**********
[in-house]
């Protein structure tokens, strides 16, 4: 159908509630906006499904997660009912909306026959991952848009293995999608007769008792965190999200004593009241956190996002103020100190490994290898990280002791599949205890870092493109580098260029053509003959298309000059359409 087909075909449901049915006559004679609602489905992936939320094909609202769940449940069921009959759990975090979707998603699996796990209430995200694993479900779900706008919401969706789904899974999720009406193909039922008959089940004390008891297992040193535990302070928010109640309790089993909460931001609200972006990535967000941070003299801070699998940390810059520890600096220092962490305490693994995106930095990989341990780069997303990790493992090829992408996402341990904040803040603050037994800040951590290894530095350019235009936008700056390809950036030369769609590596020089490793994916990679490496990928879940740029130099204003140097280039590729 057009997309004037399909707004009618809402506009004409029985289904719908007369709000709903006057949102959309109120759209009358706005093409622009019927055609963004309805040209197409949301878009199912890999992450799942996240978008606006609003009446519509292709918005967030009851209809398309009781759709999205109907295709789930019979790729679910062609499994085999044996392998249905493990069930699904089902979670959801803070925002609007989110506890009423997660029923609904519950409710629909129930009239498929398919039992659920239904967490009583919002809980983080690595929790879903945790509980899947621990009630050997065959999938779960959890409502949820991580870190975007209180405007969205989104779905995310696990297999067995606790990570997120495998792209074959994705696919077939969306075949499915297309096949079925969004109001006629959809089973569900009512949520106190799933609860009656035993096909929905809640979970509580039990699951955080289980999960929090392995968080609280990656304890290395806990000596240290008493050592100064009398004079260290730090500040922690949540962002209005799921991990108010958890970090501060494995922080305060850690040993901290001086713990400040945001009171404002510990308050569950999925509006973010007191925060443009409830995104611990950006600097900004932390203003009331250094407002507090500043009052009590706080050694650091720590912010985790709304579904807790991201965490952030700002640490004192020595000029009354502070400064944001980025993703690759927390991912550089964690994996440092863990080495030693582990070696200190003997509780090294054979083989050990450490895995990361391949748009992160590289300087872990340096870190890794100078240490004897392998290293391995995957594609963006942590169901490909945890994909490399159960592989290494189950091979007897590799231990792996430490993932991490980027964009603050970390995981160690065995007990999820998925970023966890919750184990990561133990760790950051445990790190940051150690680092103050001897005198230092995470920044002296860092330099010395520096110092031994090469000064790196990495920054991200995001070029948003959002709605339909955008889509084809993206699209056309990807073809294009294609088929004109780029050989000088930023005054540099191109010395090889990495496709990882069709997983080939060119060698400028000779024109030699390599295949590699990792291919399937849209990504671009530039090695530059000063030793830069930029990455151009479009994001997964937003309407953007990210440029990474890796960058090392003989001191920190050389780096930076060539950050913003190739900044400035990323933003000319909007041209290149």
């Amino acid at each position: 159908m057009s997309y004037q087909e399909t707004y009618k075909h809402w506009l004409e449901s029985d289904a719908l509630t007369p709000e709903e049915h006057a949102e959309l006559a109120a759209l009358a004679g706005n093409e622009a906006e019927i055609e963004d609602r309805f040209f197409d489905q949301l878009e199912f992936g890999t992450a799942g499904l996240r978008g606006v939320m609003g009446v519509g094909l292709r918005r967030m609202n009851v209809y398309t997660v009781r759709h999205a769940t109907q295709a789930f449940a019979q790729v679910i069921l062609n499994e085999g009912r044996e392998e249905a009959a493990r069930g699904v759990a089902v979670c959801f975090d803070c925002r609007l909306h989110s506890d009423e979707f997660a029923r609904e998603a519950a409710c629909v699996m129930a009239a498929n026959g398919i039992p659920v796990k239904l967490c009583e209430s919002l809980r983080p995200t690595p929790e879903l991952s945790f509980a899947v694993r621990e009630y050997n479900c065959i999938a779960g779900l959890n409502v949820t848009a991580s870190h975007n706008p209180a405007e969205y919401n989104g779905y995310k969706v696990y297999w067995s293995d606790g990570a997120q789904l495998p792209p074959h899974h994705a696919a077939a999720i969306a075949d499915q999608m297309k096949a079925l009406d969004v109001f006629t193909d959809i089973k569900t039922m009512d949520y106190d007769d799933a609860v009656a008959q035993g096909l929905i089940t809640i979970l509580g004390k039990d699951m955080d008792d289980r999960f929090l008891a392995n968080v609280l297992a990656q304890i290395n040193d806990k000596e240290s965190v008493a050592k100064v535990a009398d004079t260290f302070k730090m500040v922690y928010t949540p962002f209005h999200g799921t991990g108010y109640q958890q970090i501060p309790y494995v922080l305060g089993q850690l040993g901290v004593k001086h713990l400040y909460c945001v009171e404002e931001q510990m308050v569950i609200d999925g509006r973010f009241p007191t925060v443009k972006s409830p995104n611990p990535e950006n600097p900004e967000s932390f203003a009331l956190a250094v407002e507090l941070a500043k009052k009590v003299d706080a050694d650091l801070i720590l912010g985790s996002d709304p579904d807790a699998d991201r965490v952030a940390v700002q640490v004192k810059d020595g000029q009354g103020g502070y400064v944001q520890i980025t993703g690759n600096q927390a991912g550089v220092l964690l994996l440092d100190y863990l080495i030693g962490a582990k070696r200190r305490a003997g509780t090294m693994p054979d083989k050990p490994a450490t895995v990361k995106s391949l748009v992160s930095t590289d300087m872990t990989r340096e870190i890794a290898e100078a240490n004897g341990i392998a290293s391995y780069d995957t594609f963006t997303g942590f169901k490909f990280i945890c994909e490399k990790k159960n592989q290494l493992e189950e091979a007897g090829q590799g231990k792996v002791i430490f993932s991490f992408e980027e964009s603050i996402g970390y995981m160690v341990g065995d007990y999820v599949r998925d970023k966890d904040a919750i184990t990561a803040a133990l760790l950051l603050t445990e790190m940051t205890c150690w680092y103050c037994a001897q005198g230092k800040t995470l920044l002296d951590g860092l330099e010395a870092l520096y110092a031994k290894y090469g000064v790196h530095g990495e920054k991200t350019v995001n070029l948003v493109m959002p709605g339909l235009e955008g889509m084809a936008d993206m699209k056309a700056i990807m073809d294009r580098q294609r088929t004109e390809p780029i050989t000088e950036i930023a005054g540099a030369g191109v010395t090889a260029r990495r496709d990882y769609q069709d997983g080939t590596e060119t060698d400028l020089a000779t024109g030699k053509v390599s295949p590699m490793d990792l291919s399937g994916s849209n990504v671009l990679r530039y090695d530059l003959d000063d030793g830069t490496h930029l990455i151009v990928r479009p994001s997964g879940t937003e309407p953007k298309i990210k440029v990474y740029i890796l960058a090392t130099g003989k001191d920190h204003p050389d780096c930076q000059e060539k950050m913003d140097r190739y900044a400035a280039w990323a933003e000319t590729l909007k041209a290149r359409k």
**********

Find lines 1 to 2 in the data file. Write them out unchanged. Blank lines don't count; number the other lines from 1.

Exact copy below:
[in-house]
């Protein structure tokens, strides 16, 4: 159908509630906006499904997660009912909306026959991952848009293995999608007769008792965190999200004593009241956190996002103020100190490994290898990280002791599949205890870092493109580098260029053509003959298309000059359409 087909075909449901049915006559004679609602489905992936939320094909609202769940449940069921009959759990975090979707998603699996796990209430995200694993479900779900706008919401969706789904899974999720009406193909039922008959089940004390008891297992040193535990302070928010109640309790089993909460931001609200972006990535967000941070003299801070699998940390810059520890600096220092962490305490693994995106930095990989341990780069997303990790493992090829992408996402341990904040803040603050037994800040951590290894530095350019235009936008700056390809950036030369769609590596020089490793994916990679490496990928879940740029130099204003140097280039590729 057009997309004037399909707004009618809402506009004409029985289904719908007369709000709903006057949102959309109120759209009358706005093409622009019927055609963004309805040209197409949301878009199912890999992450799942996240978008606006609003009446519509292709918005967030009851209809398309009781759709999205109907295709789930019979790729679910062609499994085999044996392998249905493990069930699904089902979670959801803070925002609007989110506890009423997660029923609904519950409710629909129930009239498929398919039992659920239904967490009583919002809980983080690595929790879903945790509980899947621990009630050997065959999938779960959890409502949820991580870190975007209180405007969205989104779905995310696990297999067995606790990570997120495998792209074959994705696919077939969306075949499915297309096949079925969004109001006629959809089973569900009512949520106190799933609860009656035993096909929905809640979970509580039990699951955080289980999960929090392995968080609280990656304890290395806990000596240290008493050592100064009398004079260290730090500040922690949540962002209005799921991990108010958890970090501060494995922080305060850690040993901290001086713990400040945001009171404002510990308050569950999925509006973010007191925060443009409830995104611990950006600097900004932390203003009331250094407002507090500043009052009590706080050694650091720590912010985790709304579904807790991201965490952030700002640490004192020595000029009354502070400064944001980025993703690759927390991912550089964690994996440092863990080495030693582990070696200190003997509780090294054979083989050990450490895995990361391949748009992160590289300087872990340096870190890794100078240490004897392998290293391995995957594609963006942590169901490909945890994909490399159960592989290494189950091979007897590799231990792996430490993932991490980027964009603050970390995981160690065995007990999820998925970023966890919750184990990561133990760790950051445990790190940051150690680092103050001897005198230092995470920044002296860092330099010395520096110092031994090469000064790196990495920054991200995001070029948003959002709605339909955008889509084809993206699209056309990807073809294009294609088929004109780029050989000088930023005054540099191109010395090889990495496709990882069709997983080939060119060698400028000779024109030699390599295949590699990792291919399937849209990504671009530039090695530059000063030793830069930029990455151009479009994001997964937003309407953007990210440029990474890796960058090392003989001191920190050389780096930076060539950050913003190739900044400035990323933003000319909007041209290149």